Out of print for more than 30 years, now available for the first time as
an eBook, this is the controversial story of John Wooden's first 25
years and first 8 NCAA Championships as UCLA Head Basketball Coach.
This is the only book that gives a true picture of the character of John
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more than 40 hours of interviews with Coach Wooden, learn about the man
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Click the book to read the first chapter and for
ordering information. Also available on Kindle.
Sports Medley: “Hard
Knocks” and the Rams 6 Sep 16
by Tony Medley
The Rams on “Hard
The HBO TV show, “Hard Knocks,” used to show a team during the training
season and the vigorous practices each team endured, along with the
agony of cutting players. This year, though, featuring the Rams, it
showed a team that mostly engaged in silly childish games with balloons
and such, and trips to amusement parks with their significant others and
children. It seems as if there was so little practice that only about
half of what HBO showed was actually devoted to football. This year’s
series is one of the worst shows ever seen on television, whether due to
the way the Rams are coached or HBO’s ineptitude is unknown.
One thing did shine
through. And that is that the Rams head defensive coach, Greg Williams,
comes across as a profane barbarian. I did not hear him utter a sentence
throughout the entire series that did not contain multiple F-bombs. His
way of teaching is apparently to just yell. If this is the only way the
Rams can get through to their players, they are in bad shape. It not
only says a lot about Williams and Head Coach Jeff Fisher, it says reams
about the quality of players they are coaching, if that’s the only way
to communicate with them.
Even worse, however,
is that the Rams seem at sea in their method of weeding out the wheat
from the chaff. In the last exhibition game there was only one player
who stood out on the team, and that was defensive lineman Morgan Fox,
who made several sacks and was all over the field, in on almost every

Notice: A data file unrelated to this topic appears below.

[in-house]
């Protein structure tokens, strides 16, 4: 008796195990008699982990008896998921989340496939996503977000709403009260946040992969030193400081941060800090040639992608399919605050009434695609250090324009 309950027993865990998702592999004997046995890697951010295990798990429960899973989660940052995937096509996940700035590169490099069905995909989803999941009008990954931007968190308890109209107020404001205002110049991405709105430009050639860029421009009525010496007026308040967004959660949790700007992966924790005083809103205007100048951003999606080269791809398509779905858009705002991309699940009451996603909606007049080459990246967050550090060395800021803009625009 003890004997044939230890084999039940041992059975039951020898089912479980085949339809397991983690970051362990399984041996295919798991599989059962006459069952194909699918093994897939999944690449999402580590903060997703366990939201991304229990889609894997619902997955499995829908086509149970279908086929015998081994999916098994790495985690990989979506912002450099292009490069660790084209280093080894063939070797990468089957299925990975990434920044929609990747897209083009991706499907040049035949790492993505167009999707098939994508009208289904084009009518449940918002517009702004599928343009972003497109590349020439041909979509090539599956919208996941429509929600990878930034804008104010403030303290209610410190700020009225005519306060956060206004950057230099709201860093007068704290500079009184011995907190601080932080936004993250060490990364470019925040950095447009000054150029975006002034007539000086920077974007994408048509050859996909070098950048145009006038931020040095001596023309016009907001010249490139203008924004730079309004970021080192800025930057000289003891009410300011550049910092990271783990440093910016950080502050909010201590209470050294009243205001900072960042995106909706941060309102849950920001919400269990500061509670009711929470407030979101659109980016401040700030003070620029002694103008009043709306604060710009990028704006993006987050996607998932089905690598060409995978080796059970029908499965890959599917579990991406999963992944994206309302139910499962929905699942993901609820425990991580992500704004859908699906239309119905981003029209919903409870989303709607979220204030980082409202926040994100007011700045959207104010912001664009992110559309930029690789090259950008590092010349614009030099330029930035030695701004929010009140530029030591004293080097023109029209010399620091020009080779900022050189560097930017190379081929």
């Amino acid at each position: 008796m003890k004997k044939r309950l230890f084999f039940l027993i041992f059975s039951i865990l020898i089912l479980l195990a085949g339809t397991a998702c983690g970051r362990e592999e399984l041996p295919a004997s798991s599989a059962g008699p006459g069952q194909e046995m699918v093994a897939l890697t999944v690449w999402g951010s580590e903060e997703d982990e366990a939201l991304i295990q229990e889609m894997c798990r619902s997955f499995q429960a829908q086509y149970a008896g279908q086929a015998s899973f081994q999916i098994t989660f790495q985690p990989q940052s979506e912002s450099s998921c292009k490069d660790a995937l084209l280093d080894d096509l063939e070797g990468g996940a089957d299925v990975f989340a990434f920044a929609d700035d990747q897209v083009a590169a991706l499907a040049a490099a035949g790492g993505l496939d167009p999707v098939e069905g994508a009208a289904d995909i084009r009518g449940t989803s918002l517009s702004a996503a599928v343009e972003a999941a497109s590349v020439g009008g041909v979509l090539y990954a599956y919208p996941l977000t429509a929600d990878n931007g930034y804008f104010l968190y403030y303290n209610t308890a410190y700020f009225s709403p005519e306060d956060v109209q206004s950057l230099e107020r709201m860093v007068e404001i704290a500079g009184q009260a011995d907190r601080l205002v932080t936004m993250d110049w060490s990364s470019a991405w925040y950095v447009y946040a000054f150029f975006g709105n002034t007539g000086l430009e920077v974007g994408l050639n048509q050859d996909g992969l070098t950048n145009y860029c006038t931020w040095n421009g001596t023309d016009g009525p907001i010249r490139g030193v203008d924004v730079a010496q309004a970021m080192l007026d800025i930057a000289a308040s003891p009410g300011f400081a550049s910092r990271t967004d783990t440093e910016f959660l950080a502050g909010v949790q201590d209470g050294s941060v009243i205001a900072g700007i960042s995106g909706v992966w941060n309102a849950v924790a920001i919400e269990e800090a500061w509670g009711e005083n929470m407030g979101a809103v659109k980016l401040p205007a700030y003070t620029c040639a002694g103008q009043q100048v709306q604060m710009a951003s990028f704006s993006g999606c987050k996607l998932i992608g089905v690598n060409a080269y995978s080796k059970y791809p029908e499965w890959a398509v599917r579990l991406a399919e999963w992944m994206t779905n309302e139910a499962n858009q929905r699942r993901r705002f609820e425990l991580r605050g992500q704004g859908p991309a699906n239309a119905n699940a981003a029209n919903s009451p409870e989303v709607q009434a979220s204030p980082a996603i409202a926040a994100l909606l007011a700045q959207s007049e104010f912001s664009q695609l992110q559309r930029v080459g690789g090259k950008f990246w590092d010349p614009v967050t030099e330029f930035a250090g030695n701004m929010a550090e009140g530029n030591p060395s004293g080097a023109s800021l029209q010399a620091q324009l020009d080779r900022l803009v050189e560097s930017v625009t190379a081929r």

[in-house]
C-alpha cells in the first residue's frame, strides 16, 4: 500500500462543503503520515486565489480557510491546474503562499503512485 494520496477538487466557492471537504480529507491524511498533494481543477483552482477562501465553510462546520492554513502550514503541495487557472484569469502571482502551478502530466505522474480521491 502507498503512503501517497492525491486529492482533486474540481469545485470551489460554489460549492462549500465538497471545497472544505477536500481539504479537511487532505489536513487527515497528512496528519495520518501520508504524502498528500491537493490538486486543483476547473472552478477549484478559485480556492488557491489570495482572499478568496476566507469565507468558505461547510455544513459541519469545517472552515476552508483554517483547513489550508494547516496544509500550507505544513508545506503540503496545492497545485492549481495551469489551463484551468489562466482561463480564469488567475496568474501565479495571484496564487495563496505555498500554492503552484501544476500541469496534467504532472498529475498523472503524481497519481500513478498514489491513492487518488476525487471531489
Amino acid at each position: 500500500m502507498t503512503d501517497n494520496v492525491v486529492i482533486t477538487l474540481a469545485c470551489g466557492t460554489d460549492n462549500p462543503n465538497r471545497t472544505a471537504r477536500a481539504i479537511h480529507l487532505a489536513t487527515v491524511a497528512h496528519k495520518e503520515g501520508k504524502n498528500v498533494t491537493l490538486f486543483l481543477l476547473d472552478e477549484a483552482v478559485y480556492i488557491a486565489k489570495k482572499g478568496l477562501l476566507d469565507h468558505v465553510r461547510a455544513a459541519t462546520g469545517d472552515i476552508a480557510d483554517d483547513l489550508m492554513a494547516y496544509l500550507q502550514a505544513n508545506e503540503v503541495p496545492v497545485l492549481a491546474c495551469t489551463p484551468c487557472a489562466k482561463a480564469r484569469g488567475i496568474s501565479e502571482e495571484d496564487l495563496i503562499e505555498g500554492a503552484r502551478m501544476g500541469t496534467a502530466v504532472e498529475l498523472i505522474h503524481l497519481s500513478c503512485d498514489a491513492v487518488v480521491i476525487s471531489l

play. Fox, who played in Division II in college, was cut the following
week. Apparently the Rams made their decision based on for whom he
played in college than the quality of his ability in training. What’s
the point of exhibition games if the players who perform well are cut?
But this is the same Rams that demoted and then cut loose future Hall of
Fame quarterback Kurt Warner immediately after he led them to two Super
Bowls, so nothing much has changed.
UCLA, USC, and the
UCLA still has no offensive line and its defense isn’t good enough to
make up for that, cocky quarterback Josh Rosen couldn’t have made UCLA
fans very confident. No longer “inexperienced,” his performance in the
first half was lowlighted by a stunningly irresponsible “pass” when he
just threw the ball up for grabs while being tackled, resulting in an
interception and a score. UCLA was completely outplayed by unranked
The SEC should thank
its lucky stars for Los Angeles football teams because except for
Alabama annihilating USC and A&M beating UCLA (in a game that was much
more one-sided than the overtime victory seems), other SEC teams lost
more than they won.
Another Baywater Babe
interviewer on ESPN?
Darren Cahill interviewing Rafa Nadal after defeating Andre Kuznetzov,
asked these two superficial, uninformative questions that are an insult
to the viewing audience:
“How pleased were you
with your tennis?”
“It’s great for us
seeing you play at this level. At the French Open you had to withdraw;
you weren’t able to play Wimbledon; you play so very well down in Rio
but here in Arthur Ashe playing in this type of crowd what does it mean
to you to play in this tournament and also to play at this type of
ESPN shows its
disdain for tennis:
But that wasn’t the nadir of ESPN’ s coverage of the U. S. Open to date.
With Lucas Pouille leading Rafa Nadal two sets to one, and serving, up a
break at 2-1 at deuce, a critical point, in the 4th set, ESPN
switched the audio from the play by play of the match to an interview
with Jo-Wilfried Tsonga and showed the interview and the match on a
split screen, so two key points in the match were played without any
audio whatsoever from the match. If that weren’t enough, with the game
still at deuce they completely cut away from the match to show a
full-screen interview with Tsonga. When they finally went back to the
match, Nadal had broken Pouille’s serve to even the set, which he went
on to win, thanks to the break of serve nobody saw, to force a fifth
set. Would anybody at ESPN break from a key third down in the Super Bowl
to show an interview? What did tennis ever do to ESPN to be treated like